Childhood human immunodeficiency virus and tuberculosis co-infections: Reconciling conflicting data

H. M. Coovadia*, P. Jeena, D. Wilkinson

*Corresponding author for this work

Research output: Contribution to journalReview articlepeer-review

63 Citations (Scopus)


The impact of the human immunodeficiency virus (HIV) pandemic on childhood tuberculosis (TB) is unclear because of inconsistent and often contradictory findings in different types of studies. We review the evidence which supports or refutes the likelihood that HIV infection in children predisposes them to TB, and conclude that, on balance, HIV during infancy increases the risk of developing TB. Surveillance shows an association between rising TB rates among children and the HIV epidemic in some parts of the world. A number of cross-sectional studies which have taken children with TB as their starting population, have yielded high rates of association with HIV (11%-64% HIV prevalence). Similarly, cross-sectional studies of hospitalised children with HIV show that many also have TB. These rates of association are all over-estimated because of the uncertainty of diagnosis of TB. Birth cohorts of perinatally HIV-infected infants and children prospectively followed up for a few years have generally failed to detect a higher incidence of TB than anticipated. The few TB cases identified in these cohorts were usually over 15-18 months of age. In acute progressive lung disease there is no excess of TB in HIV-infected over non HIV-infected children. These inconsistencies are discussed and attributed mainly to study design and statistical artefact. However, maternal factors in HIV-positive women which might affect transmission of TB to their babies are assessed, and infant immunoparesis due to HIV which may adversely influence resistance to TB is considered.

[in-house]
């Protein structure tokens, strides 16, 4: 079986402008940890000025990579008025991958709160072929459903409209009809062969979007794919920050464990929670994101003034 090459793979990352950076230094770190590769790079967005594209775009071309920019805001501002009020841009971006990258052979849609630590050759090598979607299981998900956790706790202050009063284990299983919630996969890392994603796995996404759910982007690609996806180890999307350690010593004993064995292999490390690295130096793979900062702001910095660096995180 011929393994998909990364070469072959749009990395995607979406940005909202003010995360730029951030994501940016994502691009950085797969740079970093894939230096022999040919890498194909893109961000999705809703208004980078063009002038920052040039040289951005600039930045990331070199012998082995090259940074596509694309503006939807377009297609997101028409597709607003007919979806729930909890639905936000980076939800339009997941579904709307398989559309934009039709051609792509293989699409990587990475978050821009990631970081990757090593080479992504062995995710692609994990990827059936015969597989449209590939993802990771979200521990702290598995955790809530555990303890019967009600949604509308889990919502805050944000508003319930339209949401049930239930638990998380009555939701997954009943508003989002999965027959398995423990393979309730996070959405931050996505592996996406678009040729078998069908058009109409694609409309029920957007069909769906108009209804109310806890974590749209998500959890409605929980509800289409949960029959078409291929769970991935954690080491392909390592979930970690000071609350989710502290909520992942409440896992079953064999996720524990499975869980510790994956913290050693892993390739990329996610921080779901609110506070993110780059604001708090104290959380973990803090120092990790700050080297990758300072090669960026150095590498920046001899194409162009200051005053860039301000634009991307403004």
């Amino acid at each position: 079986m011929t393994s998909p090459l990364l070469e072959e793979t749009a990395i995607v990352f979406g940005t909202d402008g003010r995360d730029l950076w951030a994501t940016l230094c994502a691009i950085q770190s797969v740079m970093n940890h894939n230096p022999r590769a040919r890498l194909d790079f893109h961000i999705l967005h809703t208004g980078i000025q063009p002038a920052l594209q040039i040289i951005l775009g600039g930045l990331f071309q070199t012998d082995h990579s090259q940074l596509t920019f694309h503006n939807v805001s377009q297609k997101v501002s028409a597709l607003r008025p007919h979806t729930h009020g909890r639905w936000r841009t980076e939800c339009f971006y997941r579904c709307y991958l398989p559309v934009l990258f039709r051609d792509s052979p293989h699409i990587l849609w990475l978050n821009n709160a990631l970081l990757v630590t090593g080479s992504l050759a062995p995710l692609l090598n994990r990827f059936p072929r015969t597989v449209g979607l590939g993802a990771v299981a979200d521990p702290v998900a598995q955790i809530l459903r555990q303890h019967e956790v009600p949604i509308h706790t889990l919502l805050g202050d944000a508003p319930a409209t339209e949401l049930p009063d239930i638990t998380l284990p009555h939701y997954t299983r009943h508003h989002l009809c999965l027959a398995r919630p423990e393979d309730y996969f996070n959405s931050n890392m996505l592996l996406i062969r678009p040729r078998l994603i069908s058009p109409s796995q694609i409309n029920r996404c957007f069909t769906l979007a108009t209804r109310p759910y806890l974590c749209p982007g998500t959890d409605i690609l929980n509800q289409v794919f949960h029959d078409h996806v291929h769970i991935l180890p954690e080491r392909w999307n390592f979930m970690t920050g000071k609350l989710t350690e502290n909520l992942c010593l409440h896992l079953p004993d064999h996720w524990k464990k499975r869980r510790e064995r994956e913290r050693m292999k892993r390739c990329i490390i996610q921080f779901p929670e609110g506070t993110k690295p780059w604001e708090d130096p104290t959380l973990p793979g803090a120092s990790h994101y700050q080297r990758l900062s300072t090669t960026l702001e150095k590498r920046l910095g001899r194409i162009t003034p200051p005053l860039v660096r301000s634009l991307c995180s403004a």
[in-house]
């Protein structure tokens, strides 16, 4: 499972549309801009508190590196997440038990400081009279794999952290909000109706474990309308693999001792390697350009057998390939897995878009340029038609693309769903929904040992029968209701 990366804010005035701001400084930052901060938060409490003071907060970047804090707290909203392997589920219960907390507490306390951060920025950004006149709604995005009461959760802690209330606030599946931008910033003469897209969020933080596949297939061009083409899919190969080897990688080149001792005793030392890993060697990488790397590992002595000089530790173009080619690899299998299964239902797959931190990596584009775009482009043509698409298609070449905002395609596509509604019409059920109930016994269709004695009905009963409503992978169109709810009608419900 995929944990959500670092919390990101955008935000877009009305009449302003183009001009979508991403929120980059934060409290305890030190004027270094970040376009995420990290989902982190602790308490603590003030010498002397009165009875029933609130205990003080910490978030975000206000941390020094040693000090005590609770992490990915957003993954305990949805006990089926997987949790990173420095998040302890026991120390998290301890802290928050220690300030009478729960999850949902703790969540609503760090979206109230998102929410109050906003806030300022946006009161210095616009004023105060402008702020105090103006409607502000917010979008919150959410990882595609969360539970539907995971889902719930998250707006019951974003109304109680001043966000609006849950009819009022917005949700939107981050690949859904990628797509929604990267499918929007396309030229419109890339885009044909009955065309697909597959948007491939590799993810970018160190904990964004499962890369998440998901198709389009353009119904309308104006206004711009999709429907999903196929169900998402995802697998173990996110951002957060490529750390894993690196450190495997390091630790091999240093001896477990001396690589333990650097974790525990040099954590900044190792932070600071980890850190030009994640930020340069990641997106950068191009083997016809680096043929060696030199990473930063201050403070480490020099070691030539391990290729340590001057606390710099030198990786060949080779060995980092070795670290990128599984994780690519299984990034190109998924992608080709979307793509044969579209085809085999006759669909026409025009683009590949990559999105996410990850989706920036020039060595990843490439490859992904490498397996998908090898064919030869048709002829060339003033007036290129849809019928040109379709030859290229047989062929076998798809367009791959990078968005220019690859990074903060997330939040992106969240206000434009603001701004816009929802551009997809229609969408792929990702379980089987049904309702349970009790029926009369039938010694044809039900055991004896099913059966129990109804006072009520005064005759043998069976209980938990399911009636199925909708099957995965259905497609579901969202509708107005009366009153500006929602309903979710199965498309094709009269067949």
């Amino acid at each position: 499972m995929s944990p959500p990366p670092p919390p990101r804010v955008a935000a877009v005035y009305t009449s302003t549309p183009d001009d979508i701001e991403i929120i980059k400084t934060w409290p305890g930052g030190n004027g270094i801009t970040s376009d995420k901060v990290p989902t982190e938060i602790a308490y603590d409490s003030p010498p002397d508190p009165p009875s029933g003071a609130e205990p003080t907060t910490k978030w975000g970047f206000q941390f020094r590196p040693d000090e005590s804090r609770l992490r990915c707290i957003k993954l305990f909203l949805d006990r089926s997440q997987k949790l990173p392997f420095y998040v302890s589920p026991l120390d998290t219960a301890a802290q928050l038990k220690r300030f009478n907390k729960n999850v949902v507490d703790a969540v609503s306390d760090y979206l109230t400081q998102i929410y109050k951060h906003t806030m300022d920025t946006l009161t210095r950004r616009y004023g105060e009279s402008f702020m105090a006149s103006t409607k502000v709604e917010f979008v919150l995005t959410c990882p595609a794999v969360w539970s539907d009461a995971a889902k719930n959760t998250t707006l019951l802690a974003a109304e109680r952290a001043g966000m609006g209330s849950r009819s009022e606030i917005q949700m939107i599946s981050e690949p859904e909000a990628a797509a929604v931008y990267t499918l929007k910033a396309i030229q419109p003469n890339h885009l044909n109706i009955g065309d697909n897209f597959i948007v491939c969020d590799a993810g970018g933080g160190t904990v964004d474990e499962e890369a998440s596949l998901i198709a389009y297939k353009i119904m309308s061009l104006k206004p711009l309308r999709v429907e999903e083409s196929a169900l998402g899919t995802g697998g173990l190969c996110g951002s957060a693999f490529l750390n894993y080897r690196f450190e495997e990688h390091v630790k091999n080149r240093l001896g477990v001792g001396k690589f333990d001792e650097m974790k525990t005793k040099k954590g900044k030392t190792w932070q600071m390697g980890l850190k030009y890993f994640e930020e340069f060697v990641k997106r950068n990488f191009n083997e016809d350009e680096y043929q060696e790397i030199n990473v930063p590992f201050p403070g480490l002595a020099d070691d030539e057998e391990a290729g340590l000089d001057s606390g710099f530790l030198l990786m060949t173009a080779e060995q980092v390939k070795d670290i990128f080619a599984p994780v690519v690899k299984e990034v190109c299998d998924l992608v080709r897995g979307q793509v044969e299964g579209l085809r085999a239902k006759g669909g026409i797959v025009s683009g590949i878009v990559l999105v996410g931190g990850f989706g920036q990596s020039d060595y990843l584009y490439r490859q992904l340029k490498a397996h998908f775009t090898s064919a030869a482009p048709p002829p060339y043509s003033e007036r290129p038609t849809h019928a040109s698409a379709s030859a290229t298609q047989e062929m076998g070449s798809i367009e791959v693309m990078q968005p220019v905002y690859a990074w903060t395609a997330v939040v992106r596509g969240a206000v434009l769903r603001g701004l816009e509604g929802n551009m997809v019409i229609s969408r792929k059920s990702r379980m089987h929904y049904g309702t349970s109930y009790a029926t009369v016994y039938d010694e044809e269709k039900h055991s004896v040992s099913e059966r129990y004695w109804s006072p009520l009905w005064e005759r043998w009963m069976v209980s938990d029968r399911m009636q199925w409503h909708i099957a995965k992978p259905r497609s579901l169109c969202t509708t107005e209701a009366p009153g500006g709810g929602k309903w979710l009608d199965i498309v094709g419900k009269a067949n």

Original languageEnglish
Pages (from-to)844-851
Number of pages8
JournalInternational Journal of Tuberculosis and Lung Disease
Issue number10
Publication statusPublished - 1998
Externally publishedYes


  • Children
  • Co-infections
  • HIV
  • Tuberculosis


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